AUDIE MURPHY/AMERICAN COTTON MUSEUM
When Hunt County elected to create a museum featuring the region’s history, two subjects came to mind – Hunt County native and World War ll hero Audie Murphy and cotton. Murphy, born into a Hunt County sharecropper family in 1925, became one of America’s most decorated soldiers of the Second World War and star of dozens of Hollywood movies. In addition, cotton and its related industries were integral to day-to-day lives of Hunt County citizens during the first part of the 20th century. Greenville, Hunt County seat, was home to the world’s largest inland cotton compress during the heyday of cotton growing in North Central Texas and, today, serves as home to the Audie Murphy war memorial as well as the museum and its grounds.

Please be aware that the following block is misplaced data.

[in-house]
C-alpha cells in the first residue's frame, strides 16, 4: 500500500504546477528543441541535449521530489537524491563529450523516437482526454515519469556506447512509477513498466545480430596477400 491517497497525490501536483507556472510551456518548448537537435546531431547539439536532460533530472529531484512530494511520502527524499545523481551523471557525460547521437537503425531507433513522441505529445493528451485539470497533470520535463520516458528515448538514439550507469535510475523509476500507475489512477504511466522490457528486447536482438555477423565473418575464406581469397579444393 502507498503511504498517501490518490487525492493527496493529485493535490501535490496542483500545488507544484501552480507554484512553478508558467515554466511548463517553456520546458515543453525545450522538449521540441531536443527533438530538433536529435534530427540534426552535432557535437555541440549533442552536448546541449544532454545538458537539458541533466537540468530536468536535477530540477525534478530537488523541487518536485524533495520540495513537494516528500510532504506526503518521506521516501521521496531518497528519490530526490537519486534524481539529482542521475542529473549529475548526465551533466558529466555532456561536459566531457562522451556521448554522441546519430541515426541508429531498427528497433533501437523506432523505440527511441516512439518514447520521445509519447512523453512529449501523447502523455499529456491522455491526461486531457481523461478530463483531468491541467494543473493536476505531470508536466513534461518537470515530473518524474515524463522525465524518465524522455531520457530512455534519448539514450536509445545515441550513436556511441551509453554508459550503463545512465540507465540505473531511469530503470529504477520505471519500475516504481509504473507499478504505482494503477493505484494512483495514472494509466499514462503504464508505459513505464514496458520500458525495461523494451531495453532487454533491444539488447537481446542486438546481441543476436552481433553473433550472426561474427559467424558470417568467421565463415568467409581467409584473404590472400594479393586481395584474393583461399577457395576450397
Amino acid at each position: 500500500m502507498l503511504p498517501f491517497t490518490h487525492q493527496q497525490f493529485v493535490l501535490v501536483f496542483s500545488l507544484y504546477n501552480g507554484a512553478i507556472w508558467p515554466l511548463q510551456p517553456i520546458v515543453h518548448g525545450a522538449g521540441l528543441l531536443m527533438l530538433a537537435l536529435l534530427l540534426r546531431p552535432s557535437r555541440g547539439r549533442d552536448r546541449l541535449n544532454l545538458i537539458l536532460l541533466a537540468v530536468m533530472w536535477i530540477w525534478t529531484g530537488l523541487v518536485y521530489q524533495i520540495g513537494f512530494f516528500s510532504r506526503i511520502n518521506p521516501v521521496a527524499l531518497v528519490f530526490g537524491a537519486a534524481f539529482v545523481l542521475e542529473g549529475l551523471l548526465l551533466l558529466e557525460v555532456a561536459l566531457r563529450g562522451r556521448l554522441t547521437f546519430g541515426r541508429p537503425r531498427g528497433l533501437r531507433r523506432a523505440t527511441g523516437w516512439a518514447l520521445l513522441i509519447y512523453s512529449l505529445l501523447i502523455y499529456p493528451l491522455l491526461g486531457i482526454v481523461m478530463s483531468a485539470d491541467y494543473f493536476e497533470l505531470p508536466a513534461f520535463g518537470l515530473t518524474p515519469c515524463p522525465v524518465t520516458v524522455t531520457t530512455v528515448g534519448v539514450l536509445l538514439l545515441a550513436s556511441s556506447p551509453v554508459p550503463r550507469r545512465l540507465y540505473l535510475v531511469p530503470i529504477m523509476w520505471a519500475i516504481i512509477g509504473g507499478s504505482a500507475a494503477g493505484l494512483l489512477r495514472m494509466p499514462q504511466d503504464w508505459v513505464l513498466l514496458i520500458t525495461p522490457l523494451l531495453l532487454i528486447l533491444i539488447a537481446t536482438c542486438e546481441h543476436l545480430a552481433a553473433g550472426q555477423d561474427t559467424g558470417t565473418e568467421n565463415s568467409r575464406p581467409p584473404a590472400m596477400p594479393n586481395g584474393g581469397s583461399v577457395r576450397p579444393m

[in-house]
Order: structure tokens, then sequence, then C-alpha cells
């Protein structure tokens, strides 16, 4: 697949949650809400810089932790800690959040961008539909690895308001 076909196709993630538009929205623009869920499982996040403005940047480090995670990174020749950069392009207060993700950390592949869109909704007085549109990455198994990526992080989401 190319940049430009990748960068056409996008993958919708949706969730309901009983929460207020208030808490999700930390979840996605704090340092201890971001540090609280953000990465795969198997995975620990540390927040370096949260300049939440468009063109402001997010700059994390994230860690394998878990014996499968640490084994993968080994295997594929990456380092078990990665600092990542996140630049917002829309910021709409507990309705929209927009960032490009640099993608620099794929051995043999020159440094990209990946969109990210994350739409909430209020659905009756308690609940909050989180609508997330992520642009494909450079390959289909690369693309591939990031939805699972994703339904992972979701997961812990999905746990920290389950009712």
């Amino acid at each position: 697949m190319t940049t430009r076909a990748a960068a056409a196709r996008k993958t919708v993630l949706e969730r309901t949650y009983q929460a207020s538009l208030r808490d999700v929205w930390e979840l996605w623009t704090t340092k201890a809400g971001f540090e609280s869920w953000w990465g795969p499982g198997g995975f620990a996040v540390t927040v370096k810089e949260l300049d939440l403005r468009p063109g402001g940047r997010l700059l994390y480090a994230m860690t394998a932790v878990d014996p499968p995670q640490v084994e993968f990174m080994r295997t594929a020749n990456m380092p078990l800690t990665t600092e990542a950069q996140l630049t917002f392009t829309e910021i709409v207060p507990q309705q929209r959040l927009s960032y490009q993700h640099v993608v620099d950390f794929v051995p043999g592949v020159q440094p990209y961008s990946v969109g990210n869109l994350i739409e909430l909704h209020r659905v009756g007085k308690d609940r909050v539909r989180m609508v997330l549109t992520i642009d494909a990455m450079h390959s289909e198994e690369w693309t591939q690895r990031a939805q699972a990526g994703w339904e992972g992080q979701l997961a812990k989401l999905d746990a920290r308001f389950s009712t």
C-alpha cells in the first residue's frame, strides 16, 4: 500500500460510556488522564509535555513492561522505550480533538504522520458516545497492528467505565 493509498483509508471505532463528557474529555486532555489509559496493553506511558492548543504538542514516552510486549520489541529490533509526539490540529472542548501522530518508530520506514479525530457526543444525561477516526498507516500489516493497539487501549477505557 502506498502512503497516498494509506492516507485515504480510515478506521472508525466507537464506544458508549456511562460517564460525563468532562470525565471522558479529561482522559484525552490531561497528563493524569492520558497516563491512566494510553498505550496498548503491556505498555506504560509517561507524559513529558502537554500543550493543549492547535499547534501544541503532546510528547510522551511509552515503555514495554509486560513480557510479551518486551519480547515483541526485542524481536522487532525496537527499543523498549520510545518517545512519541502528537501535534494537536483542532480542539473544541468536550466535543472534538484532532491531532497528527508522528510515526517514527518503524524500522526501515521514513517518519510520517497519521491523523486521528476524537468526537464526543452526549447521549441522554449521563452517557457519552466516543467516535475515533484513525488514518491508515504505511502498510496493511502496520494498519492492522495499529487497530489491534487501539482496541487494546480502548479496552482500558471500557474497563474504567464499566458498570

The museum features extensive exhibits on the region’s cotton industry alongside Hunt County military history, including an engaging exhibition known as the Hall of Heroes dedicated to the memory of the county’s own Murphy and other heroes like Claire Chennault of the Flying Tigers and Dean Hallmark and Nolan Herndon of the Doolittle Raiders. The museum grounds features the restored Ende-Gillard House, built between 1857 and 1859 and considered the oldest surviving residence in Greenville. Nearby, the Hunt County War Memorial features a ten-foot bronze statue of Audie Murphy surrounded by granite blocks honoring the memory of the 271 Hunt County soldiers who died at war during the 20th century. “The true heroes, the real heroes,” Murphy insisted, “are the boys who fought and died, and never will come home.”